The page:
Dr David Moore
Consultant Pain Specialist & Anaesthetist
Beaumont Hospital & Bon Secours Hospital Dublin
Constipation from pain-relieving opioid use is common, yet more must be done to encourage patients to discuss this common, painful condition.
The ordinary, or functional constipation that most of us are familiar with is usually the result of poor intake of fibre in the diet, dehydration, physical inactivity and aging.1 These factors can all result in the gut contracting more slowly than it would normally do.
Ordinary constipation is said to occur when people are passing less than three stools per week.1 These stools are firm, lumpy and hard to pass.
When opioids are taken for pain, they impact on pain receptors in the spine, but also on other receptors in the body, including in the gut. Opioid-induced constipation results when opioid receptors in the gut are activated. That results in abnormal motions in the gut and the disruption of normal, involuntary, peristaltic motions there.2
This means that waste is not processed along the gut as it should be, but instead, is being passed back and forth.
These effects continue for as long as a patient is taking opioids3 and can lead to severe bloating, a painful bowel, flatulence, inability to pass stools, diarrhoea, nausea, vomiting and lethargy.4 All of which can have impact on your quality of life.
Constipation is common among those prescribed opioids for pain relief, but many patients may be too embarrassed to discuss these symptoms.
In the first instance, a doctor may prescribe a common laxative to determine whether the cause of constipation is the use of opioids.
If the laxative doesn’t work, the doctor may then prescribe a Peripherally Acting μ-Opioid Receptor Antagonist (PAMORA).
The PAMORAs are a novel class of drugs designed to displace the opioid from receptors in the gut, allowing the normal gut function to resume.5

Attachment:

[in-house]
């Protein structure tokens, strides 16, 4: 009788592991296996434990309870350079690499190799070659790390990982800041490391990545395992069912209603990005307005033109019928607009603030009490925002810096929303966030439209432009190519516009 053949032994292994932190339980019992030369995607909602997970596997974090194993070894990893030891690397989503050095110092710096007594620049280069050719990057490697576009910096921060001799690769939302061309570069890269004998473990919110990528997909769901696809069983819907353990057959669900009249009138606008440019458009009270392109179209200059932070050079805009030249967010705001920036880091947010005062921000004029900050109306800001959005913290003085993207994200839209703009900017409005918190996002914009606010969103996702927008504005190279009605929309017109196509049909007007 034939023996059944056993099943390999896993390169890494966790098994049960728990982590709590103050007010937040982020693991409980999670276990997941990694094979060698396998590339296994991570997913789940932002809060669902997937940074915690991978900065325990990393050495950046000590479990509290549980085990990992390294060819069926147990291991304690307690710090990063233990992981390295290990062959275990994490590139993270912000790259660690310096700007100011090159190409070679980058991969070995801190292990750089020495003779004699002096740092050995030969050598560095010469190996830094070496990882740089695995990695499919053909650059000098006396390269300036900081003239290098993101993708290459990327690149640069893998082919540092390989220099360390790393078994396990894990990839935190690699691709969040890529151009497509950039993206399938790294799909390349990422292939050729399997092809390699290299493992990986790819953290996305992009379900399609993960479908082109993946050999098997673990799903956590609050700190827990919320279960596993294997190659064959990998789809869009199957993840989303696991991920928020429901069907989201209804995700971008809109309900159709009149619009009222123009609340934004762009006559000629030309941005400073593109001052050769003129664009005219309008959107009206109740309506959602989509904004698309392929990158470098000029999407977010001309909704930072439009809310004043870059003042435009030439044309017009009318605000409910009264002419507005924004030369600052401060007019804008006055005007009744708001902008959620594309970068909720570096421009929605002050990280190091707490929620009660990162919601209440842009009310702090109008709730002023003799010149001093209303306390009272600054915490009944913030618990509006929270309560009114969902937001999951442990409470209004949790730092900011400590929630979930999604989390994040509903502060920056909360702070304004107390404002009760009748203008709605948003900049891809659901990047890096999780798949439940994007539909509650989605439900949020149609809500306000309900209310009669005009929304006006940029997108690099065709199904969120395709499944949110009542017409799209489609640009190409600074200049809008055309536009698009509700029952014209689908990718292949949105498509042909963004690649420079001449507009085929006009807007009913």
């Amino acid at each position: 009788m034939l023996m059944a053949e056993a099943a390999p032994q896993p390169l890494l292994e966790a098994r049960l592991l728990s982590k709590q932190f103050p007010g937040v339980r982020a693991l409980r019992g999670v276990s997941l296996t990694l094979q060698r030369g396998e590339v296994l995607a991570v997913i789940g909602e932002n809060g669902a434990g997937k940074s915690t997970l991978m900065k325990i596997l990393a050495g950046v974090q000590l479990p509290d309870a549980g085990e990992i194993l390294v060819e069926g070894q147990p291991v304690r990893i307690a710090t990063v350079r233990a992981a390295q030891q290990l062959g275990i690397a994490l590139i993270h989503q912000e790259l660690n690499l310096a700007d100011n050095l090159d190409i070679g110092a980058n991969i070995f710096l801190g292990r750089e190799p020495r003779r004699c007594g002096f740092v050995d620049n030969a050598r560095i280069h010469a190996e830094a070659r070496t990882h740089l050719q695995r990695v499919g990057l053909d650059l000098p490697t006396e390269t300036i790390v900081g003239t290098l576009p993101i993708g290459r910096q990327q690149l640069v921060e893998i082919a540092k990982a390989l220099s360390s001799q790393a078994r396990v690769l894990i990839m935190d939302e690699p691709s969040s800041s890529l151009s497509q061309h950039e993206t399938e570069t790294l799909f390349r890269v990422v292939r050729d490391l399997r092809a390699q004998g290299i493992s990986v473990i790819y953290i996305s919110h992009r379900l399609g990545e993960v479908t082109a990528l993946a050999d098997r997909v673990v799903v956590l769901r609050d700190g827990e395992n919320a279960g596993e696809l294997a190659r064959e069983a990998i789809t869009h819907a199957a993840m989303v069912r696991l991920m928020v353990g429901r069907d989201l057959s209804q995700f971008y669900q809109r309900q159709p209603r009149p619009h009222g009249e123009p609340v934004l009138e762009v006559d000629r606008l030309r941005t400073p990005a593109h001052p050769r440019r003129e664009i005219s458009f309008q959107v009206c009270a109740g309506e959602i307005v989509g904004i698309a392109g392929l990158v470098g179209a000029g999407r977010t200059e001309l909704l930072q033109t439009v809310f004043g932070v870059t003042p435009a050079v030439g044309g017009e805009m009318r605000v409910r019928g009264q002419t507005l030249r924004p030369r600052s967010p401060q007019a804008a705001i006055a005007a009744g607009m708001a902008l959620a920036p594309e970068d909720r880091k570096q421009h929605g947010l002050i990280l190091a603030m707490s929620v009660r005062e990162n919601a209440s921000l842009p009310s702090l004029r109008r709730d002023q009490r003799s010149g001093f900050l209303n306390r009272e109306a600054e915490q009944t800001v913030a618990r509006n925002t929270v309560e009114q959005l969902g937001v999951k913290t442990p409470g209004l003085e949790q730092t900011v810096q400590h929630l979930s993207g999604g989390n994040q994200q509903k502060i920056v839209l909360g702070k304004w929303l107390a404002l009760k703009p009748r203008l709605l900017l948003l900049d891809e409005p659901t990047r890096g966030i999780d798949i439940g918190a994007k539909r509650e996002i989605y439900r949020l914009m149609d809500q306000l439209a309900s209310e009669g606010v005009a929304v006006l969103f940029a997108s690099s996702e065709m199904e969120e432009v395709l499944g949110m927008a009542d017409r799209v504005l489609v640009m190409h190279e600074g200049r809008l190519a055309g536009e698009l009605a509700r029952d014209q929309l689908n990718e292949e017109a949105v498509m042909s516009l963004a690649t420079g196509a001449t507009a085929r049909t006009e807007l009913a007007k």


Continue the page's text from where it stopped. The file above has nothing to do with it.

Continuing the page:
At the same time, the PAMORAs do not displace the opioid from the pain receptors, and so do not interfere with patient pain relief.6
Talking to patients about opioid constipation
Constipation is common among those prescribed opioids for pain relief,6 but many patients may be too embarrassed to discuss these symptoms.
Similarly, doctors who are running busy pain clinics may not do enough to encourage patients to discuss their constipation difficulties.
There is a danger that patients may be unwilling to talk about their constipation for fear their pain-relieving medication will be stopped.
It is important that doctors and nurses, and other pain specialists ask people who are taking opioids whether they suffer from constipation.
Doctors need find ways of letting patients know that it is okay to discuss this important issue which can affect every aspect of their quality of life from work, to sleep, to mood levels and sex life.7
This article was commissioned and funded by Kyowa Kirin
 Relief from Constipation. National Clinical Programme for Palliative Care, HSE. Available at: https:// www.mater.ie/services/palliative-care/relief-constipation.pdf Last accessed: September 2021
 Brock C et al. Opioid-induced bowel dysfunction: pathophysiology and management. Drugs. 2012 Oct 1;72(14):1847-65. 10.2165/11634970-000000000-00000.
 Treatment of Opioid-Induced Constipation: The Hard Facts. Available at: https://www.drugs.com/slideshow/treatment-of-opioid-induced-constipation-the-hard-facts-1283 Last accessed: September 2021
 Drewes AM et al. Definition, diagnosis and treatment strategies for opioid-induced bowel dysfunction-Recommendations of the Nordic Working Group. Scand J Pain. 2016 Apr;11:111-122. 10.1016/j.sjpain.2015.12.005.
 Pergolizzi JV Jr et al. The Use of Peripheral -Opioid Receptor Antagonists (PAMORA) in the Management of Opioid-Induced Constipation: An Update on Their Efficacy and Safety. Drug Des Devel Ther. 2020;14:1009-1025. 10.2147/DDDT.S221278
 Kalso E et al. Opioids in chronic non-cancer pain: systematic review of efficacy and safety. Pain. 2004 Dec;112(3):372-380. 10.1016/j.pain.2004.09.019.
 Bell T et al. Opioid-induced constipation negatively impacts pain management, productivity, and health-related quality of life: findings from the National Health and Wellness Survey. J Opioid Manag. 2009 May-Jun;5(3):137-44. 10.5055/jom.2009.0014.